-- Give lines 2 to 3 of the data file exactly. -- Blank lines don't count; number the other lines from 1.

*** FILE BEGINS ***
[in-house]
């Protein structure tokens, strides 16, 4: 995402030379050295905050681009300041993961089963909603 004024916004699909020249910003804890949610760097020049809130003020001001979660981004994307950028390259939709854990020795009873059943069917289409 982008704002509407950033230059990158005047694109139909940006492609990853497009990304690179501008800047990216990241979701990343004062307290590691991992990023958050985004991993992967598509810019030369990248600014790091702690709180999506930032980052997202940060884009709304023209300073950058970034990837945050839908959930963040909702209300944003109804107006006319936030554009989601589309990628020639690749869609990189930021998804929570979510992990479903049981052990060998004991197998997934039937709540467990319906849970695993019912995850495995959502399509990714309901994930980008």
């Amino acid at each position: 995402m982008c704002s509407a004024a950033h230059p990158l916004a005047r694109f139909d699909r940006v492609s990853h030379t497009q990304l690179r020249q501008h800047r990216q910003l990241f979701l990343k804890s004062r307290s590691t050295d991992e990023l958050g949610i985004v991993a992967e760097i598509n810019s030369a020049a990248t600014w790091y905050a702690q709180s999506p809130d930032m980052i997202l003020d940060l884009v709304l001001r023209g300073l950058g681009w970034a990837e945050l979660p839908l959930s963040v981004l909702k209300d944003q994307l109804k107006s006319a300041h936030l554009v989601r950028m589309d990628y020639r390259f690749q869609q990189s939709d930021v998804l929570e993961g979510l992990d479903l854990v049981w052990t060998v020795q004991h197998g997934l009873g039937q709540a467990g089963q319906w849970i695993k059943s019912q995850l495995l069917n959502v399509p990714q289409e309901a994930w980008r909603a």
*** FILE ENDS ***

């Protein structure tokens, strides 16, 4: 995402030379050295905050681009300041993961089963909603 004024916004699909020249910003804890949610760097020049809130003020001001979660981004994307950028390259939709854990020795009873059943069917289409 982008704002509407950033230059990158005047694109139909940006492609990853497009990304690179501008800047990216990241979701990343004062307290590691991992990023958050985004991993992967598509810019030369990248600014790091702690709180999506930032980052997202940060884009709304023209300073950058970034990837945050839908959930963040909702209300944003109804107006006319936030554009989601589309990628020639690749869609990189930021998804929570979510992990479903049981052990060998004991197998997934039937709540467990319906849970695993019912995850495995959502399509990714309901994930980008």
């Amino acid at each position: 995402m982008c704002s509407a004024a950033h230059p990158l916004a005047r694109f139909d699909r940006v492609s990853h030379t497009q990304l690179r020249q501008h800047r990216q910003l990241f979701l990343k804890s004062r307290s590691t050295d991992e990023l958050g949610i985004v991993a992967e760097i598509n810019s030369a020049a990248t600014w790091y905050a702690q709180s999506p809130d930032m980052i997202l003020d940060l884009v709304l001001r023209g300073l950058g681009w970034a990837e945050l979660p839908l959930s963040v981004l909702k209300d944003q994307l109804k107006s006319a300041h936030l554009v989601r950028m589309d990628y020639r390259f690749q869609q990189s939709d930021v998804l929570e993961g979510l992990d479903l854990v049981w052990t060998v020795q004991h197998g997934l009873g039937q709540a467990g089963q319906w849970i695993k059943s019912q995850l495995l069917n959502v399509p990714q289409e309901a994930w980008r909603a």